Fighting a ticket in court?

Preparing for trial? Request disclosure

I'm always amazed at the amount of poorly qualified or outright incorrect information on the web when I search for traffic enforcement related information.

One popular topic that seems especially mistreated is disclosure of the Crown's evidence prior to trial.

The authors of the articles would have you believe that you should ask for everything, including the brand of ink in the officer's pen, and when any of it is refused, the ticket will automatically be dismissed.

If you are considering a ticket dispute, you may choose to write to the officer who issued the ticket and request disclosure.

Do this at the same time that you enter your dispute so that there is plenty of time for the officer to comply. This way if you have any questions after receiving disclosure you will have time to ask for clarification before the trial date.

If you simply request disclosure, you should receive a synopsis of the evidence that the officer will be presenting during the trial.

You may request specific disclosure for information about the officer's qualifications, what kind of speed measuring instrument was used or for a copy of any evidence that will be presented, such as photos, videos or witness statements.

The court will support all reasonably justified requests. Photocopies of copyrighted material such as the radar operation manual will be refused, although you could expect to attend to the detachment and view a copy to make notes from.

Copies of all tickets the officer issued that day and the outcome of any trials related to them, servicing records for the police vehicle, reports of all disciplinary actions against the officer or other such requests will likely not be upheld by the court.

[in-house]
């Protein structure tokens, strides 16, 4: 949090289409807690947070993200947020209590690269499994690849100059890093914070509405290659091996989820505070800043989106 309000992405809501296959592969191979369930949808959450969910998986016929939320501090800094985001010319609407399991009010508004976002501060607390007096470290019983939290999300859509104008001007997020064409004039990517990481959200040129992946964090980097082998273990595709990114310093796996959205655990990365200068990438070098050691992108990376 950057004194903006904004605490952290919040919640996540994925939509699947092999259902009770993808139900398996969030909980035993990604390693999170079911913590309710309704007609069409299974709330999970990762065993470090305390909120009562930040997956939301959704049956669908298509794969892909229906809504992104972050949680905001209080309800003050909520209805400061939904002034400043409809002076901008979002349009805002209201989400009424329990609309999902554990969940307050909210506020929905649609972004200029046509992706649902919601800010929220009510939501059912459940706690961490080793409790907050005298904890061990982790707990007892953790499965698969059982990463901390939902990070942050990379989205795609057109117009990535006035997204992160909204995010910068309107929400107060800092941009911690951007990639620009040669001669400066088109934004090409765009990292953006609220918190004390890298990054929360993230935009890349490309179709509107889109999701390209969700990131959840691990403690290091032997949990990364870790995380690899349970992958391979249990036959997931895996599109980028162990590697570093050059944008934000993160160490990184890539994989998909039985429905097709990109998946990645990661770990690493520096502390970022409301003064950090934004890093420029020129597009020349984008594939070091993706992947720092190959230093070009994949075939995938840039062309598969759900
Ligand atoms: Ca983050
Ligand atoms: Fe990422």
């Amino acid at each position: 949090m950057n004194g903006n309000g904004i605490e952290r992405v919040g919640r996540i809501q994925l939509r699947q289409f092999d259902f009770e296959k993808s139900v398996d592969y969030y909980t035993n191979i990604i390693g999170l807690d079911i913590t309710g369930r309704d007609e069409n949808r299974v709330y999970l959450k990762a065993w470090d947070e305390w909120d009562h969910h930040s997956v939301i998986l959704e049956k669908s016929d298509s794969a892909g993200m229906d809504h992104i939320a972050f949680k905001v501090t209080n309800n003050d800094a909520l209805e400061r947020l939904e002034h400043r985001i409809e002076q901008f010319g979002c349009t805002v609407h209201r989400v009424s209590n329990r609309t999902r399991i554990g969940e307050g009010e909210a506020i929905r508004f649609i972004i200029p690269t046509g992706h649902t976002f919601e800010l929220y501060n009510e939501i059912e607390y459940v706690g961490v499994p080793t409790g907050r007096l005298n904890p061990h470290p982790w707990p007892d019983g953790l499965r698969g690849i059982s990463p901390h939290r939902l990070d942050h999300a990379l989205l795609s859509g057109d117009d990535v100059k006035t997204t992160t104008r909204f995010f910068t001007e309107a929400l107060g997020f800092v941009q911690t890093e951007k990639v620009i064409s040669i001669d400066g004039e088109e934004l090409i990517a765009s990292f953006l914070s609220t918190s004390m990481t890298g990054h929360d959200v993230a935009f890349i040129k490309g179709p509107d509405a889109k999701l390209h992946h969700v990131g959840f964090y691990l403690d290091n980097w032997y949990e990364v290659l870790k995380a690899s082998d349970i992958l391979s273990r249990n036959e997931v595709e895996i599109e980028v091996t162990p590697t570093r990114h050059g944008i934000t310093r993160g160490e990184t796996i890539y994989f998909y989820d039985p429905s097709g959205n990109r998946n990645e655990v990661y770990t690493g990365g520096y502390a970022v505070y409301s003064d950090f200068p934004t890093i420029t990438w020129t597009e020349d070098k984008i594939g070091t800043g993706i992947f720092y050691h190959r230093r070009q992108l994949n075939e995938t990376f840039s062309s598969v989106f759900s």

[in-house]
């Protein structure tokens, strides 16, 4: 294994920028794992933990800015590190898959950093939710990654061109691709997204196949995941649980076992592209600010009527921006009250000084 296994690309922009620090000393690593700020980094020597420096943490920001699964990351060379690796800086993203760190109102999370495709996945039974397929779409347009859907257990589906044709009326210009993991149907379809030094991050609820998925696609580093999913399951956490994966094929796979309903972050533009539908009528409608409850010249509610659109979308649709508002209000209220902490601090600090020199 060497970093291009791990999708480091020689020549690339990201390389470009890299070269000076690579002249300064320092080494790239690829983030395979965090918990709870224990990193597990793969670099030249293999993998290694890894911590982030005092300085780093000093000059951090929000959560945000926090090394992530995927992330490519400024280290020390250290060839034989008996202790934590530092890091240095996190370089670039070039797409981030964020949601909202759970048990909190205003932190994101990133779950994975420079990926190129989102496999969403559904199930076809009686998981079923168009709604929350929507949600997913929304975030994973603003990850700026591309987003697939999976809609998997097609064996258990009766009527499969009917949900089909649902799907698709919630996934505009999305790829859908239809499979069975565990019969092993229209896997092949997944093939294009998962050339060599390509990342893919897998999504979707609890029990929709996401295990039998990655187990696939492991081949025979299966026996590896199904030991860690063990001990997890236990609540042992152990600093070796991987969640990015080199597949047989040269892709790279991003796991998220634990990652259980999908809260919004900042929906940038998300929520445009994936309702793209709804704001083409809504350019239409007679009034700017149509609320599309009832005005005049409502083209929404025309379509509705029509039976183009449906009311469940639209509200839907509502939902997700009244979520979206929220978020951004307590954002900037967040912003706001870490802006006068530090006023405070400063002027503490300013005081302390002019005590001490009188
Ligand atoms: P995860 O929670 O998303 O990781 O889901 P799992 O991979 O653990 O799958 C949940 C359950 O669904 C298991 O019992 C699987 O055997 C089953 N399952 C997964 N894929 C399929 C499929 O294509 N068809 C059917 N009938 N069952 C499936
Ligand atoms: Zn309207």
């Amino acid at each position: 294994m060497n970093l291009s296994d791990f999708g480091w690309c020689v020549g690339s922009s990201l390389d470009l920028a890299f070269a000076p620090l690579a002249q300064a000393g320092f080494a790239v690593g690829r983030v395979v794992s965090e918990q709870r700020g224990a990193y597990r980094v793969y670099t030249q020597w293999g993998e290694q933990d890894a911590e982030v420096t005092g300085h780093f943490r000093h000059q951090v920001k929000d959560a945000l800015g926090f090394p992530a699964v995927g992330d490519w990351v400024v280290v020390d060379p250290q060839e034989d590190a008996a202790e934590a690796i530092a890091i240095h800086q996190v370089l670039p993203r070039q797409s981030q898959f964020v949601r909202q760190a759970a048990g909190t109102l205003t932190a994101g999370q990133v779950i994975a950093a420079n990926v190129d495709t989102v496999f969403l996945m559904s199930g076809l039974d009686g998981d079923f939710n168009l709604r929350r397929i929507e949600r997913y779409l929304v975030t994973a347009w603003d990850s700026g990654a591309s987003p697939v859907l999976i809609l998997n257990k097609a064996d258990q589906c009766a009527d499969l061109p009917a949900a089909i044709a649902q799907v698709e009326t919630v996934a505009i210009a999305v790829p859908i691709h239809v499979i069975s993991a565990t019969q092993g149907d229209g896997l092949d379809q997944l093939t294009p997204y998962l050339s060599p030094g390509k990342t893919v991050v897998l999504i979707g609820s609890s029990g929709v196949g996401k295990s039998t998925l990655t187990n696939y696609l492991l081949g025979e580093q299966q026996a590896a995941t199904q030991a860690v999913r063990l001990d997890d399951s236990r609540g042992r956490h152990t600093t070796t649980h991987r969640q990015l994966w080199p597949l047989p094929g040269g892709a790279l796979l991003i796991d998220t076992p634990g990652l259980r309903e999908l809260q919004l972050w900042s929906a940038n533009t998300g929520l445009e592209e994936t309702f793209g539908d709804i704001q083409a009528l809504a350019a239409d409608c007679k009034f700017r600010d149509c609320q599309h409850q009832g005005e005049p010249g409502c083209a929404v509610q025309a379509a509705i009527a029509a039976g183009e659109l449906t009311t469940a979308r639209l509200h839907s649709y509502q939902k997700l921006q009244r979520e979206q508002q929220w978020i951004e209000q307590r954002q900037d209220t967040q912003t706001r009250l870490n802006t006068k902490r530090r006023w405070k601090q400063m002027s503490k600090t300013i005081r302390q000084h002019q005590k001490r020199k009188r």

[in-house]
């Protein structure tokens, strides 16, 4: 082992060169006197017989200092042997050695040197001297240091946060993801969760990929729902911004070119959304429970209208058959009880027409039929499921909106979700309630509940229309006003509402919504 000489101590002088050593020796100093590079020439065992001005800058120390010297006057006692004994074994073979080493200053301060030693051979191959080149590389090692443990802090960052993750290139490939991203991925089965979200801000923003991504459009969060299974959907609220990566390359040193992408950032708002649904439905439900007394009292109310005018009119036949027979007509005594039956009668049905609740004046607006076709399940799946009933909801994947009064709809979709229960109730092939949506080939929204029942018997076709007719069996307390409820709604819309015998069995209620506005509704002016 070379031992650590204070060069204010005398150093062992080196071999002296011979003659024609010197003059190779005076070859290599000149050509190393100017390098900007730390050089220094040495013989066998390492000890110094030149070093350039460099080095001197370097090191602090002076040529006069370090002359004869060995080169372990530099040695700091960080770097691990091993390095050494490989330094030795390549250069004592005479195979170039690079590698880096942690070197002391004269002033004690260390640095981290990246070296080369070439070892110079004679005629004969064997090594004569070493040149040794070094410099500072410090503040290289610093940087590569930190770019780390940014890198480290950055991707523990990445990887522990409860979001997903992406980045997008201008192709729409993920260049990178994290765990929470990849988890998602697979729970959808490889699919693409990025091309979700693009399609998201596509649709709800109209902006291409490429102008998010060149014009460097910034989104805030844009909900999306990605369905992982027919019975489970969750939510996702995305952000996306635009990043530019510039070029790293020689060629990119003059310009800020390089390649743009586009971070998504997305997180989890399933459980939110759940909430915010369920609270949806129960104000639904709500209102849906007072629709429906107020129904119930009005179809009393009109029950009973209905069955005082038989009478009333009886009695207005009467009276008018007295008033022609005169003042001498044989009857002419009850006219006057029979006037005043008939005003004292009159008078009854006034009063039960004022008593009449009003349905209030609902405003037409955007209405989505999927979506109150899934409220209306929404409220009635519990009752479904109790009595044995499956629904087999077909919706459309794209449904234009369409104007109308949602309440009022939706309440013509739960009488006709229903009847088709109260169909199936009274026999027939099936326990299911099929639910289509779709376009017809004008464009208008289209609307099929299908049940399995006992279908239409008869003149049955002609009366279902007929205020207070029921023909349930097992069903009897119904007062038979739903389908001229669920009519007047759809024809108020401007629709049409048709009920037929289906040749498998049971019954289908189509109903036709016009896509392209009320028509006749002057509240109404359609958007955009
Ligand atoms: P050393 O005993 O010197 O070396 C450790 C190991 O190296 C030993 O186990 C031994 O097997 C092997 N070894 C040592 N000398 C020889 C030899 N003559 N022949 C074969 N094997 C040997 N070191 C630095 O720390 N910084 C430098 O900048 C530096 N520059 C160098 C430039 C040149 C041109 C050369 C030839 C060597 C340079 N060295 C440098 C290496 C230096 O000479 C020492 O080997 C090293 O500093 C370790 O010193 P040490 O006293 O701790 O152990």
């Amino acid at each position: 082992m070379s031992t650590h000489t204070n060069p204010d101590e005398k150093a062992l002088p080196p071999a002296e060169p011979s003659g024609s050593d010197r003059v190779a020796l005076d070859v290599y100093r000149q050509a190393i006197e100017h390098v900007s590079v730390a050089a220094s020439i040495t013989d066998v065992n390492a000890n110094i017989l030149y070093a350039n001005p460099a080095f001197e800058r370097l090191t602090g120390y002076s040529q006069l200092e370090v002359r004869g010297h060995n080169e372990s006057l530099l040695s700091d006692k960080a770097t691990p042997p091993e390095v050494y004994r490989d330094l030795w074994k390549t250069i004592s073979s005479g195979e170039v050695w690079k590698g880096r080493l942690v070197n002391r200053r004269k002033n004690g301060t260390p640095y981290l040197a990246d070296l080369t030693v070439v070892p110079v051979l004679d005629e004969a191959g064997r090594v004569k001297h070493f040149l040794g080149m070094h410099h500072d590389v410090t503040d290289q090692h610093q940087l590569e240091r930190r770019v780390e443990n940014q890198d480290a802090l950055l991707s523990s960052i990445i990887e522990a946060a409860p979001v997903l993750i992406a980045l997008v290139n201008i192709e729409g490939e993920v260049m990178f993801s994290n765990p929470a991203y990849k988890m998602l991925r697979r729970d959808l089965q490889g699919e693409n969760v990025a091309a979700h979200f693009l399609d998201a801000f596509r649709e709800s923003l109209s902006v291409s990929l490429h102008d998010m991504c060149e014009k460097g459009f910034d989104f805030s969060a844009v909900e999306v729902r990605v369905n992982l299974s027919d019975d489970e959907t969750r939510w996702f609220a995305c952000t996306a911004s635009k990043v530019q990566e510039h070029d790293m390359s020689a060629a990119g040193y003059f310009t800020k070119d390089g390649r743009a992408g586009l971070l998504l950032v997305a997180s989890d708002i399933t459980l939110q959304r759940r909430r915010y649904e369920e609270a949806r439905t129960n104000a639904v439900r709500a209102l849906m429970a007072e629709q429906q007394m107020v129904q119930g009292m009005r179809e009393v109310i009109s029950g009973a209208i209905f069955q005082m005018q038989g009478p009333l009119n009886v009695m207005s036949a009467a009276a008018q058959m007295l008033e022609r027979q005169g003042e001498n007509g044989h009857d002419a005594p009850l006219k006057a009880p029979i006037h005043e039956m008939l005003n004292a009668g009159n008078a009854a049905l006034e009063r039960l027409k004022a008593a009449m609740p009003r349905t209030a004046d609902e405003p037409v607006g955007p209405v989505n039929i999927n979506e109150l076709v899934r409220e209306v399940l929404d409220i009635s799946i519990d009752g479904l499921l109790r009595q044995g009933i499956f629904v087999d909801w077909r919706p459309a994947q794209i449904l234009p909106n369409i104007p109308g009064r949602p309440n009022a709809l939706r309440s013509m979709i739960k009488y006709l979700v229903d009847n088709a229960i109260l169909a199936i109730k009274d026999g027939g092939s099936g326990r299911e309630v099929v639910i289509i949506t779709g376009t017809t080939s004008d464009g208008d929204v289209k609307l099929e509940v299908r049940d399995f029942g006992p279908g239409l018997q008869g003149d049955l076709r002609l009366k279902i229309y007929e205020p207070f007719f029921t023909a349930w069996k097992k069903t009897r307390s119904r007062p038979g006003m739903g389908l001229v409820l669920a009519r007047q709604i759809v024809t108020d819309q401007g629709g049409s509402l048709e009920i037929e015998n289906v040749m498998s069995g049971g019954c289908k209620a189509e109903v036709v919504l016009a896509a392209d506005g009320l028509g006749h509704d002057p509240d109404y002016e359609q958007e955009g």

With electronic tickets, the officer no longer makes handwritten notes. Rather than a photocopy, a print out of the notes could be requested.

You've requested disclosure, received nothing from the officer and your court date is either rapidly approaching or at hand.

What should you do?

There are two options open to you:

  • Send another request
  • Apply for an adjournment at the commencement of your trial.

It is possible that your original request did not reach the officer and the reminder will produce what you need.

If disclosure has not arrived in reasonable time, or not at all and you are in court being asked to enter a plea you could decline to do so and request that the matter be adjourned.

Ask that the justice direct the officer to provide disclosure and make the next appearance peremptory on the prosecution.

Another option is to ask the justice to adjourn and advise that you will be making an application to have your trial moved to provincial court in order to make application under the Charter to have it dismissed for lack of disclosure.

If you are considering the latter it would be wise to seek proper legal advice to prepare.

The Canadian Bar Association's Lawyer Referral Service will direct you to counsel that specializes in your matter and provide a free 30-minute consultation.

Story URL: https://www.drivesmartbc.ca/miscellaneous/preparing-trial-request-disclosure


Give me a brake!

One would think that there was a weekend push, pull or drag sale on trailers.

I once checked three of them on a Friday evening and found:

  • One that was too heavy for a surge brake
  • Another that didn't have functioning brakes
  • A third that needed brakes, but was not equipped with them.

The trailer without functional brakes was being towed by a class one driver, and the other two by drivers who likely didn't know any better.

Electric trailer brake systems can be complicated to set up and are often misadjusted. Hydraulic surge brakes don't require anything of the driver except testing and maintenance.

It was clear that none of these drivers had done a pre-trip inspection of their trailer before they left the driveway.

A hydraulic surge brake cannot be used where the total weight of the trailer and it's load is more than
2,800 kg.

When it is this heavy, the driver must have a means of applying the trailer brakes separately from the tow vehicle brakes from where the driver is seated in the cab.

A combination electric and hydraulic brake is most commonly used on boat trailers for this purpose.